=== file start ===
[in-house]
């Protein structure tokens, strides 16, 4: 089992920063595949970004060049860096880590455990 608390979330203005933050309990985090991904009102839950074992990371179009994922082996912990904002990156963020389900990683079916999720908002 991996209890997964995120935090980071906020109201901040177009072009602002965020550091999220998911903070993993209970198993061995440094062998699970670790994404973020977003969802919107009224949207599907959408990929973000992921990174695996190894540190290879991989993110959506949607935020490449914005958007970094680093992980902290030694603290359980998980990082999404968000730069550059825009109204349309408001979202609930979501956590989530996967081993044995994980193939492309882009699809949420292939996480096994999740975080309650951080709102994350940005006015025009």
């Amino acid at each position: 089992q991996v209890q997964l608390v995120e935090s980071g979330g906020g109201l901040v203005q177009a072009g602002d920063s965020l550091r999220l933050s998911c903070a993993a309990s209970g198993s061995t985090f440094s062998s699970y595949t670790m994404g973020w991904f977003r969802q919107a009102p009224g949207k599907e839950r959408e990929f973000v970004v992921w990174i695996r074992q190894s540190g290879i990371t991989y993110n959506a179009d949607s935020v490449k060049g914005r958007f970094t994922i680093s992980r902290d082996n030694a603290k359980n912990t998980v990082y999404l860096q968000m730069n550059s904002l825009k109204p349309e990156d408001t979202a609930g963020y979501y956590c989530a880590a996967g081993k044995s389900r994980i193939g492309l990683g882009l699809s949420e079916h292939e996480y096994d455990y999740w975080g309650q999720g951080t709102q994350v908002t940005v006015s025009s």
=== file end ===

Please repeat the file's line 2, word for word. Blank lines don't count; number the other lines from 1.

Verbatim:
């Protein structure tokens, strides 16, 4: 089992920063595949970004060049860096880590455990 608390979330203005933050309990985090991904009102839950074992990371179009994922082996912990904002990156963020389900990683079916999720908002 991996209890997964995120935090980071906020109201901040177009072009602002965020550091999220998911903070993993209970198993061995440094062998699970670790994404973020977003969802919107009224949207599907959408990929973000992921990174695996190894540190290879991989993110959506949607935020490449914005958007970094680093992980902290030694603290359980998980990082999404968000730069550059825009109204349309408001979202609930979501956590989530996967081993044995994980193939492309882009699809949420292939996480096994999740975080309650951080709102994350940005006015025009």